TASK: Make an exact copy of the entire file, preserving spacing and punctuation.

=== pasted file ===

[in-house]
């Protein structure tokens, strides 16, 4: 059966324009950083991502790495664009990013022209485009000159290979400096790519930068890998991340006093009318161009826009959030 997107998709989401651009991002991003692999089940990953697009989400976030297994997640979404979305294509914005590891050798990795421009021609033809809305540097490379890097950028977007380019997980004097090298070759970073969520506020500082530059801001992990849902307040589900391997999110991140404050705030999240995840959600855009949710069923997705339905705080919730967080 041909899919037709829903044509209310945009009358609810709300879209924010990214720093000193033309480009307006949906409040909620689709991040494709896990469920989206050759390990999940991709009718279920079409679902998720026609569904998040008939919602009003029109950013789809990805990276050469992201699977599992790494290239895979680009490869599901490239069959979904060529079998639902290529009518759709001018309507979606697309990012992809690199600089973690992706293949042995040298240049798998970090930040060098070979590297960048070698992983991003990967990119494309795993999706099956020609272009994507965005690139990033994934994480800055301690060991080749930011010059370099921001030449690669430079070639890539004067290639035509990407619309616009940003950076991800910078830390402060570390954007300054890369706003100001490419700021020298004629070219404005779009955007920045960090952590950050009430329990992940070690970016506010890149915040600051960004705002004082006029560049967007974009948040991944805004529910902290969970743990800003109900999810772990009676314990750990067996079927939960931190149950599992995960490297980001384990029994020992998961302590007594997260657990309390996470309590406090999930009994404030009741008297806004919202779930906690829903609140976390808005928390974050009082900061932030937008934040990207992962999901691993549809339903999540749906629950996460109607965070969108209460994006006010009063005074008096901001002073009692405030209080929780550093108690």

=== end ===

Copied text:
[in-house]
């Protein structure tokens, strides 16, 4: 059966324009950083991502790495664009990013022209485009000159290979400096790519930068890998991340006093009318161009826009959030 997107998709989401651009991002991003692999089940990953697009989400976030297994997640979404979305294509914005590891050798990795421009021609033809809305540097490379890097950028977007380019997980004097090298070759970073969520506020500082530059801001992990849902307040589900391997999110991140404050705030999240995840959600855009949710069923997705339905705080919730967080 041909899919037709829903044509209310945009009358609810709300879209924010990214720093000193033309480009307006949906409040909620689709991040494709896990469920989206050759390990999940991709009718279920079409679902998720026609569904998040008939919602009003029109950013789809990805990276050469992201699977599992790494290239895979680009490869599901490239069959979904060529079998639902290529009518759709001018309507979606697309990012992809690199600089973690992706293949042995040298240049798998970090930040060098070979590297960048070698992983991003990967990119494309795993999706099956020609272009994507965005690139990033994934994480800055301690060991080749930011010059370099921001030449690669430079070639890539004067290639035509990407619309616009940003950076991800910078830390402060570390954007300054890369706003100001490419700021020298004629070219404005779009955007920045960090952590950050009430329990992940070690970016506010890149915040600051960004705002004082006029560049967007974009948040991944805004529910902290969970743990800003109900999810772990009676314990750990067996079927939960931190149950599992995960490297980001384990029994020992998961302590007594997260657990309390996470309590406090999930009994404030009741008297806004919202779930906690829903609140976390808005928390974050009082900061932030937008934040990207992962999901691993549809339903999540749906629950996460109607965070969108209460994006006010009063005074008096901001002073009692405030209080929780550093108690």